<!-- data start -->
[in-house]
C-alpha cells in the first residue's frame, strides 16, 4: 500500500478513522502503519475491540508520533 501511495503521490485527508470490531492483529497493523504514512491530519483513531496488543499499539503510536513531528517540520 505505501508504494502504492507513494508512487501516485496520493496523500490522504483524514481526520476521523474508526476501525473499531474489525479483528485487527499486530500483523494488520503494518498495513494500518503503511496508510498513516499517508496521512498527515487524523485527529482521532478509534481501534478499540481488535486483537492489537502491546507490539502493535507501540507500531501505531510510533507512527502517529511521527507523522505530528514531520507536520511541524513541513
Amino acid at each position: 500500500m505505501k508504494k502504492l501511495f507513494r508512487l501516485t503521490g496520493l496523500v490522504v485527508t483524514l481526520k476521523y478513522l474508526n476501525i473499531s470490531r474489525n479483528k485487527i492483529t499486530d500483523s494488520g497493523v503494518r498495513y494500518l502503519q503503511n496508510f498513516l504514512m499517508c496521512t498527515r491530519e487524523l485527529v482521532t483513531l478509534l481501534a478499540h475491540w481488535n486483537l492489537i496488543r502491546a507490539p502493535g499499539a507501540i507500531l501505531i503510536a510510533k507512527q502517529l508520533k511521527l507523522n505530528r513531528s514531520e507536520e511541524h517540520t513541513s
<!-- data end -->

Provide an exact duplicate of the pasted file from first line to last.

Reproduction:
[in-house]
C-alpha cells in the first residue's frame, strides 16, 4: 500500500478513522502503519475491540508520533 501511495503521490485527508470490531492483529497493523504514512491530519483513531496488543499499539503510536513531528517540520 505505501508504494502504492507513494508512487501516485496520493496523500490522504483524514481526520476521523474508526476501525473499531474489525479483528485487527499486530500483523494488520503494518498495513494500518503503511496508510498513516499517508496521512498527515487524523485527529482521532478509534481501534478499540481488535486483537492489537502491546507490539502493535507501540507500531501505531510510533507512527502517529511521527507523522505530528514531520507536520511541524513541513
Amino acid at each position: 500500500m505505501k508504494k502504492l501511495f507513494r508512487l501516485t503521490g496520493l496523500v490522504v485527508t483524514l481526520k476521523y478513522l474508526n476501525i473499531s470490531r474489525n479483528k485487527i492483529t499486530d500483523s494488520g497493523v503494518r498495513y494500518l502503519q503503511n496508510f498513516l504514512m499517508c496521512t498527515r491530519e487524523l485527529v482521532t483513531l478509534l481501534a478499540h475491540w481488535n486483537l492489537i496488543r502491546a507490539p502493535g499499539a507501540i507500531l501505531i503510536a510510533k507512527q502517529l508520533k511521527l507523522n505530528r513531528s514531520e507536520e511541524h517540520t513541513s